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American Speech 76.4 (2001) 388-407

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On the Trail of Early Nonstandard Grammar:
An Electronic Corpus of Southern U.S. Antebellum Overseers' Letters

Edgar W. Schneider
University of Regensburg

Michael B. Montgomery
University of South Carolina


OUR TITLE SUGGESTS what all historical linguists know--that it is often difficult to get the evidence that we are most interested in. When we say that we are "on the trail of early nonstandard grammar" by studying a relatively vernacular corpus of early letters, this means that we are standing at the intersection of historical linguistics, sociolinguistics, and the study of language change in general. The majority of early documents, on the basis of which language change has been studied, represent relatively formal, standard or near-standard styles and text types. To study language change in its natural contexts, we must look to nonstandard varieties, because standard ones show the impact of prescriptive rules, linguistic authorities, fixed conventions, and social norms, all of which form a procrustean bed which limits the effect of fundamental laws of language evolution (Schneider 1997). Language change in its most natural, unconstrained form cannot be observed in standard varieties, yet nonstandard colloquial language of earlier periods is available only to a limited degree. The very fact that only written records have survived results in selective representation of the speech of earlier centuries--that is, documents biased towards formal, artful, standard language.

In trying to overcome this problem and obtain relatively informal, close-to-oral records of earlier times, historical linguists have followed two basic strategies, both of which are useful but have inherent limitations. One is studying personal writings that are not meant for the public and are therefore linguistically less monitored, more down-to-earth, one might say (i.e., letters, diaries, and the like). These texts are useful, but in the context [End Page 388] of widespread illiteracy, the very fact that their authors were able to write introduces a bias. Diary and letter writers of earlier periods are typically educated members of the upper class, not vernacular dialect speakers, and represent a small fraction of the population. Less literate writers more nearly represent the masses, but the extent to which they do so is difficult to know (Montgomery 1999). The second strategy is to look at direct records of oral performances, like transcripts of trial proceedings, sermons, dramas, and so on--but again, in these, only formal, important, public, or artful speech is usually deemed worthy of being recorded. There are no records of unedited private, informal conversations from earlier times.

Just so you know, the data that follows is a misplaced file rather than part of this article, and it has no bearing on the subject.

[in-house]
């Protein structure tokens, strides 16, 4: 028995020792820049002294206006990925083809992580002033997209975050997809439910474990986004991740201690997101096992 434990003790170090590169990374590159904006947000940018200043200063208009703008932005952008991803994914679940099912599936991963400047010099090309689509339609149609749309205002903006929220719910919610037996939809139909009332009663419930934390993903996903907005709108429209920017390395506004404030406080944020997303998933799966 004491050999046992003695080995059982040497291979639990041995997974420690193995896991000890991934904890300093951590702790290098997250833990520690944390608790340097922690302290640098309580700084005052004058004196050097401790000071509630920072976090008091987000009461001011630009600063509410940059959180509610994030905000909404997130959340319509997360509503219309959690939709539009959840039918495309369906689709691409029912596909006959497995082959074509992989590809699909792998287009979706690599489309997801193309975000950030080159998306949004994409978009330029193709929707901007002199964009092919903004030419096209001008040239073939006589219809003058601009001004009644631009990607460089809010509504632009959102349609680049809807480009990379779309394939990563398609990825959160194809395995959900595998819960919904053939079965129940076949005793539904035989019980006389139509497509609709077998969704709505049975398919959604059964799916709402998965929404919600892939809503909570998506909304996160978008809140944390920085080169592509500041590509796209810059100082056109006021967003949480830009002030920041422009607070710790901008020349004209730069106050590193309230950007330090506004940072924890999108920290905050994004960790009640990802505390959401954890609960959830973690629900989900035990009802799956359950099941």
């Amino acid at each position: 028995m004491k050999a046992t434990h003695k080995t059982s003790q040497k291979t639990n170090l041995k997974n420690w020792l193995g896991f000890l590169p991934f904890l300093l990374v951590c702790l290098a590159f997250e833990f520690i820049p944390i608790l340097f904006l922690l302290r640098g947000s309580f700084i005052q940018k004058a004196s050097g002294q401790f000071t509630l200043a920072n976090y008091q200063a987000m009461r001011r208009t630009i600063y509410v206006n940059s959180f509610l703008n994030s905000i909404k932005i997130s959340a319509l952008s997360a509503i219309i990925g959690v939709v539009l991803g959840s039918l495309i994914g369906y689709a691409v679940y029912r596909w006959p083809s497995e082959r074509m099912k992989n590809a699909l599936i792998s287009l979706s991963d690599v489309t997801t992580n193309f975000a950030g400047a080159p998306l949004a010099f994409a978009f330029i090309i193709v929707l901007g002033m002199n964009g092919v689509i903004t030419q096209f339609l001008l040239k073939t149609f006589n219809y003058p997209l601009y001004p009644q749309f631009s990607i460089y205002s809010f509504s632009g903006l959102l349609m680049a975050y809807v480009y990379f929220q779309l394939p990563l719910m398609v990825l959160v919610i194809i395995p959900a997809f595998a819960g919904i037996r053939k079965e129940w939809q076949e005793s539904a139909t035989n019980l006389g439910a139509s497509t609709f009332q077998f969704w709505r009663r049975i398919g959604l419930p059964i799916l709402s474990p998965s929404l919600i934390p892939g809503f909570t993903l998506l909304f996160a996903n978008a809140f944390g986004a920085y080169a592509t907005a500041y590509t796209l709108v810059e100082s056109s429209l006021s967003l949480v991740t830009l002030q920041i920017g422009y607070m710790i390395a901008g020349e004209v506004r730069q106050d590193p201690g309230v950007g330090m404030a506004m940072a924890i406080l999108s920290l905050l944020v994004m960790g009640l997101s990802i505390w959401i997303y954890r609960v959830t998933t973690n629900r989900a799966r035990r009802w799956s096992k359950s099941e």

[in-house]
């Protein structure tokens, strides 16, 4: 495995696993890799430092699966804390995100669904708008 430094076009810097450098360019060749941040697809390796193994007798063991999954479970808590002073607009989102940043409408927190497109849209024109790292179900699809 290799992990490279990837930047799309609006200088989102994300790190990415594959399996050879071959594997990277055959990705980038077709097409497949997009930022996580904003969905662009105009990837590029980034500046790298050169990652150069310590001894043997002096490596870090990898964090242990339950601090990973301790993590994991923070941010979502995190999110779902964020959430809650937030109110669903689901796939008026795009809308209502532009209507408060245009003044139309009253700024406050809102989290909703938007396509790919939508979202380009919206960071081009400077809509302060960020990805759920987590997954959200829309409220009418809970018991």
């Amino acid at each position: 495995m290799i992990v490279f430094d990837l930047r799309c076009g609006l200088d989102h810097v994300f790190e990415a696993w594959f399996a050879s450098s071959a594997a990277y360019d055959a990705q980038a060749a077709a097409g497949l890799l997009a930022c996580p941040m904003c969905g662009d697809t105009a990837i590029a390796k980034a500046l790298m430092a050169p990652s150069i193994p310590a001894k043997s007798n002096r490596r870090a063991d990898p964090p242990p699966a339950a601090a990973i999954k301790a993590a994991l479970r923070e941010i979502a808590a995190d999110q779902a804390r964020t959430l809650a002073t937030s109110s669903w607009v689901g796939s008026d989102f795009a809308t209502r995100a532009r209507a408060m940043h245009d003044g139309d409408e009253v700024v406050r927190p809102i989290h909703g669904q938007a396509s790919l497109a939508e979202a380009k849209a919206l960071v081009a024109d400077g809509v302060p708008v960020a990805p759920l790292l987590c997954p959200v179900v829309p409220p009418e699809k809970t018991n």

This paper presents one recently developed resource for the study of the English of nineteenth-century working-class whites in the American South. It does not overcome the inherent difficulties but comes closer to identifying the everyday speech of the period than do other approaches. The larger project on which this study is based examines the writing of semiliterate people who could render words with letters but for whom writing was a difficult, unusual task, not a daily habit. 1 The project analyzes letters from white overseers on rural Southern plantations before the end of the Civil War. This informal, personal text type was produced by speakers born in the first third of the nineteenth century or earlier who often had little education and relatively low status, a combination promising to bring us closer to the white vernacular of that time than perhaps any other source. For a number of years, Montgomery has collected overseers' letters from historical archives throughout the South; Schneider has more recently turned them into an electronic text corpus of approximately 155,000 words called the Southern Plantation Overseers Corpus. Overseers' letters constitute the primary evidence for establishing the language patterns of antebellum working-class whites. They reveal patterns of white speech with which many antebellum African Americans would have had contact and which formed models for their acquisition of English; in other words, they help researchers come much closer to a "quantitative description...


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pp. 388-410
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Archived 2005
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